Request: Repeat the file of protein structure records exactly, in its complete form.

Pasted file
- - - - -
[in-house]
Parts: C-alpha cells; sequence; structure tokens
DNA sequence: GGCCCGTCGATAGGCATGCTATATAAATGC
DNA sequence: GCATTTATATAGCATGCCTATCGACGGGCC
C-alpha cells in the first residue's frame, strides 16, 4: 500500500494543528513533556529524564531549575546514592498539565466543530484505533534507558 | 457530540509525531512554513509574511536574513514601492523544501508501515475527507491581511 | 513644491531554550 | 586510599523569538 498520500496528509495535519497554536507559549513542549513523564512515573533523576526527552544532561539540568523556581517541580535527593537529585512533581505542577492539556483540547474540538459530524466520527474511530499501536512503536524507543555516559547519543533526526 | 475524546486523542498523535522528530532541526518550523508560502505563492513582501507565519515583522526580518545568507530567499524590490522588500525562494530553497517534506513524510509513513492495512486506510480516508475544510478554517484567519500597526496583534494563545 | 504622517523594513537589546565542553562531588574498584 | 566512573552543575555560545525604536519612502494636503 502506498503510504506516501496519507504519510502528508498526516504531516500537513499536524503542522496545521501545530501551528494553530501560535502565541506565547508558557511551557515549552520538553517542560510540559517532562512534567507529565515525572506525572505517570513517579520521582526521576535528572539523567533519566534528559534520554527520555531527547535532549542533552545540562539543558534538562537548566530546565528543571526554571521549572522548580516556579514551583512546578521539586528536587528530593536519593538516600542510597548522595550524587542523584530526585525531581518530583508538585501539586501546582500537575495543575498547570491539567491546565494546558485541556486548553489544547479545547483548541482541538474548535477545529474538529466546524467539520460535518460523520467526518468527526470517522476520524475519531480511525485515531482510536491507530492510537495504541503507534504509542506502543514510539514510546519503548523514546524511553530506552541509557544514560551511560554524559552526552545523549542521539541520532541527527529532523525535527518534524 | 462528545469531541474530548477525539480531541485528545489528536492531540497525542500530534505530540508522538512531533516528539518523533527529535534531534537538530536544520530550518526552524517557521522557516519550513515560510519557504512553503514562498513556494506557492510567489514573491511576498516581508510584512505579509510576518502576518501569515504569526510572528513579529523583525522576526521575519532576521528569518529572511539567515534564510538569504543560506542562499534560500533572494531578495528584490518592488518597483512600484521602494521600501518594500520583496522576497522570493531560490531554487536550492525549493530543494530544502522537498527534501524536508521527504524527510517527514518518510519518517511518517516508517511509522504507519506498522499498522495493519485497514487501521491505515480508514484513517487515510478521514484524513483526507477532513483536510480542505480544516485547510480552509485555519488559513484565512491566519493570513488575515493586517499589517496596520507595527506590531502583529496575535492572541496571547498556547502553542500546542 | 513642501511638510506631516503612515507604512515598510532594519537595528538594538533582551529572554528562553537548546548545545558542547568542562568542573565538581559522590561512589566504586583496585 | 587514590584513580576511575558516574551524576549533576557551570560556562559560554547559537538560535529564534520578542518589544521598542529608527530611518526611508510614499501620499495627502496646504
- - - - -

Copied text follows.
[in-house]
Parts: C-alpha cells; sequence; structure tokens
DNA sequence: GGCCCGTCGATAGGCATGCTATATAAATGC
DNA sequence: GCATTTATATAGCATGCCTATCGACGGGCC
C-alpha cells in the first residue's frame, strides 16, 4: 500500500494543528513533556529524564531549575546514592498539565466543530484505533534507558 | 457530540509525531512554513509574511536574513514601492523544501508501515475527507491581511 | 513644491531554550 | 586510599523569538 498520500496528509495535519497554536507559549513542549513523564512515573533523576526527552544532561539540568523556581517541580535527593537529585512533581505542577492539556483540547474540538459530524466520527474511530499501536512503536524507543555516559547519543533526526 | 475524546486523542498523535522528530532541526518550523508560502505563492513582501507565519515583522526580518545568507530567499524590490522588500525562494530553497517534506513524510509513513492495512486506510480516508475544510478554517484567519500597526496583534494563545 | 504622517523594513537589546565542553562531588574498584 | 566512573552543575555560545525604536519612502494636503 502506498503510504506516501496519507504519510502528508498526516504531516500537513499536524503542522496545521501545530501551528494553530501560535502565541506565547508558557511551557515549552520538553517542560510540559517532562512534567507529565515525572506525572505517570513517579520521582526521576535528572539523567533519566534528559534520554527520555531527547535532549542533552545540562539543558534538562537548566530546565528543571526554571521549572522548580516556579514551583512546578521539586528536587528530593536519593538516600542510597548522595550524587542523584530526585525531581518530583508538585501539586501546582500537575495543575498547570491539567491546565494546558485541556486548553489544547479545547483548541482541538474548535477545529474538529466546524467539520460535518460523520467526518468527526470517522476520524475519531480511525485515531482510536491507530492510537495504541503507534504509542506502543514510539514510546519503548523514546524511553530506552541509557544514560551511560554524559552526552545523549542521539541520532541527527529532523525535527518534524 | 462528545469531541474530548477525539480531541485528545489528536492531540497525542500530534505530540508522538512531533516528539518523533527529535534531534537538530536544520530550518526552524517557521522557516519550513515560510519557504512553503514562498513556494506557492510567489514573491511576498516581508510584512505579509510576518502576518501569515504569526510572528513579529523583525522576526521575519532576521528569518529572511539567515534564510538569504543560506542562499534560500533572494531578495528584490518592488518597483512600484521602494521600501518594500520583496522576497522570493531560490531554487536550492525549493530543494530544502522537498527534501524536508521527504524527510517527514518518510519518517511518517516508517511509522504507519506498522499498522495493519485497514487501521491505515480508514484513517487515510478521514484524513483526507477532513483536510480542505480544516485547510480552509485555519488559513484565512491566519493570513488575515493586517499589517496596520507595527506590531502583529496575535492572541496571547498556547502553542500546542 | 513642501511638510506631516503612515507604512515598510532594519537595528538594538533582551529572554528562553537548546548545545558542547568542562568542573565538581559522590561512589566504586583496585 | 587514590584513580576511575558516574551524576549533576557551570560556562559560554547559537538560535529564534520578542518589544521598542529608527530611518526611508510614499501620499495627502496646504